Evacuees from Alberta forest fire head north to find refuge

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Chelsea Kazonay and her one-year-old son Jaylend Kazonay were among the people who took refuge on the Hay River Reserve from the forest fire near High Level, Alta.
Paul Bickford/NNSL photo

When a massive forest fire was approaching High Level and area early last week, some people headed north for safety.

They included members of Dene Tha’ First Nation from the communities of Bushe River, Meander River and Chateh.

Most of them found refuge on the Hay River Reserve.

“We evacuated this way because we have some family here,” said Chantelle Kazonay, who co-ordinated the stay for the 55 men, women and children, ranging in age from infants to Elders in their 80s.

Kazonay said, while they are safe, she and the other evacuees worry about their families and their homes.

“I have a younger brother in Chateh still,” she said on May 24. “They were supposed to come out, but the fire jumped the road. So they had to turn back.”

As of May 24, Kazonay was not aware of fire damaging any property or homes in the three communities of Dene Tha’ First Nation. Bushe River is only five kilometres east of High Level, Chateh is a 45-minute drive to the west, and Meander River is about 70 kilometres to the north.

Kazonay said the fire was just a kilometre away from Bushe River.

She noted the evacuees also headed north because they did not want to be in an unfamiliar town or travel eight hours or more to the south.

“We’d be more at home here,” she said.

Most were welcomed into the Dene Wellness and Development Centre by K’atlodeeche First Nation (KFN), while about four families stayed with relatives on the reserve.

The former Nats’ejee K’eh Treatment Centre can accommodate 36 people, and it was full of evacuees.

The 55 evacuees from Dene Tha’ First Nation also included nine teachers from Chateh. They are not members of the band and stayed in Hay River.

Some band members living in High Level also made the journey north, along with an unknown number of other residents of the town.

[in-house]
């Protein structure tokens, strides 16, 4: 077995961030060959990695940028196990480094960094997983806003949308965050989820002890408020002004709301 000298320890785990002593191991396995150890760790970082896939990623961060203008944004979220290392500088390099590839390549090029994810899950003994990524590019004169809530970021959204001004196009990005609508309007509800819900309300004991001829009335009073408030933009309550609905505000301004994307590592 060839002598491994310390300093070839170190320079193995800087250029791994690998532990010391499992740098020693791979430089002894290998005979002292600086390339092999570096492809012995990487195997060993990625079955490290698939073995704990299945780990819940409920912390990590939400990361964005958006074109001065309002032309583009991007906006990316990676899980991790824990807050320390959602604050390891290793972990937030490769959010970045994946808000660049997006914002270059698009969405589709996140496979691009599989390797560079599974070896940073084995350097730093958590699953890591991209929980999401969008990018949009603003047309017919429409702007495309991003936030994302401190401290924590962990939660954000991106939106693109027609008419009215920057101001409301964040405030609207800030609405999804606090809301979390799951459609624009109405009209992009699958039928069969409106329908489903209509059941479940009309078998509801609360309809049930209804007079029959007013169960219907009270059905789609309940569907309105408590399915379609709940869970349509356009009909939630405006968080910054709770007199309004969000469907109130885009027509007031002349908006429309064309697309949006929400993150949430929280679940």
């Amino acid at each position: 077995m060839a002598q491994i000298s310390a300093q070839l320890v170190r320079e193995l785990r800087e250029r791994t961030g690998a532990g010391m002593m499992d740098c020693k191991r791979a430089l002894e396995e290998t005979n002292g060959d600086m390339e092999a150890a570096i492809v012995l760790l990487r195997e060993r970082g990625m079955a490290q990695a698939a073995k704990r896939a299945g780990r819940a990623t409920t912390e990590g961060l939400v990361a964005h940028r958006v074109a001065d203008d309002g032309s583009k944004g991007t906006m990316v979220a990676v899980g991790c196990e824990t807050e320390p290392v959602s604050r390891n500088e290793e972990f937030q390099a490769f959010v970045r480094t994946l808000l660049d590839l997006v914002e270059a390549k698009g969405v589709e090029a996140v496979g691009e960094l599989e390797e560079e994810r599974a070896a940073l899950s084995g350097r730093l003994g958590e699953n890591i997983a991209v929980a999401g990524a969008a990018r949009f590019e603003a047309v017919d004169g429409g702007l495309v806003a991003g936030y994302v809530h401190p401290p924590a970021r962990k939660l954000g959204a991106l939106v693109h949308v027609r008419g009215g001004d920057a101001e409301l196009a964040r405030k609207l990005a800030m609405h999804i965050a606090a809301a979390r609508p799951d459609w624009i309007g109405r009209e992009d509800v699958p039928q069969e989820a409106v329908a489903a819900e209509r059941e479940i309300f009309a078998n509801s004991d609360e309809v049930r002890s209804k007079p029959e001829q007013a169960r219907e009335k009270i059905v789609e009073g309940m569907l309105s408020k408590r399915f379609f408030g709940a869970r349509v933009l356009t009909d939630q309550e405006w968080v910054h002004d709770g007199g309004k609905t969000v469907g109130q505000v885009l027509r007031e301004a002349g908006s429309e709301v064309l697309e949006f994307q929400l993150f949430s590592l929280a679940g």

Kazonay was happy with the welcome on the Hay River Reserve.

“We knew how good of a people they are,” she said of KFN members. “We didn’t expect to get help. We thought, ‘OK, we’ll go stay with the family that we have over here.'”

She added being able to stay at the wellness centre was more than what they hoped for or expected.

Most of the evacuees arrived on May 20 and May 21, and they were not sure when they would return home as of late last week. It was possible they may have returned on May 27.

“We don’t know. We’re just playing it by ear,” said Kazonay late last week.

One of the other evacuees was her sister Chelsea Kazonay, along with her three young sons.

“We know people out here and I think it’s a lot safer,” said Chelsea Kazonay, who is originally from Chateh, but now lives in High Level.

She explained that she has heard from people who headed south that conditions are overcrowded.

“We’re hearing a lot of stories,” she said. “It’s comfy here. We have our own beds, our own bathrooms. We provide our own meals.”

While she is happy with the welcome on the Hay River Reserve, Chelsea Kazonay said she just wants to go home and feels homesick.

“I do feel lost. Sometimes I feel out of place,” she said. “I’m not really worried about myself, it’s just my kids. If they’re comfortable. How they’re feeling.”

Chelsea Kazonay said she couldn’t stay in High Level, which was evacuated on May 20, because of concern for her children, even though some other people stayed.

“I wouldn’t risk it with my kids,” she said. “If it was myself, I’d probably stay back and help.”

Catherine Heron, the band manager with KFN, also noted that a lot of the evacuees from Alberta have family connections to the Hay River Reserve, and those relatives and the band readily opened up their doors.

“The community is quite happy to do that,” said Heron. “It’s just fortunate that we do have the facility to accommodate everyone, and having the old treatment centre back in our possession has been a great asset for KFN.”

As of May 25, evacuation orders remained in effect in High Level and for Dene Tha’ First Nation.

The Chuckegg Creek Fire was approximately three km southwest of High Level.

The fire was approximately 99,250 hectares in size.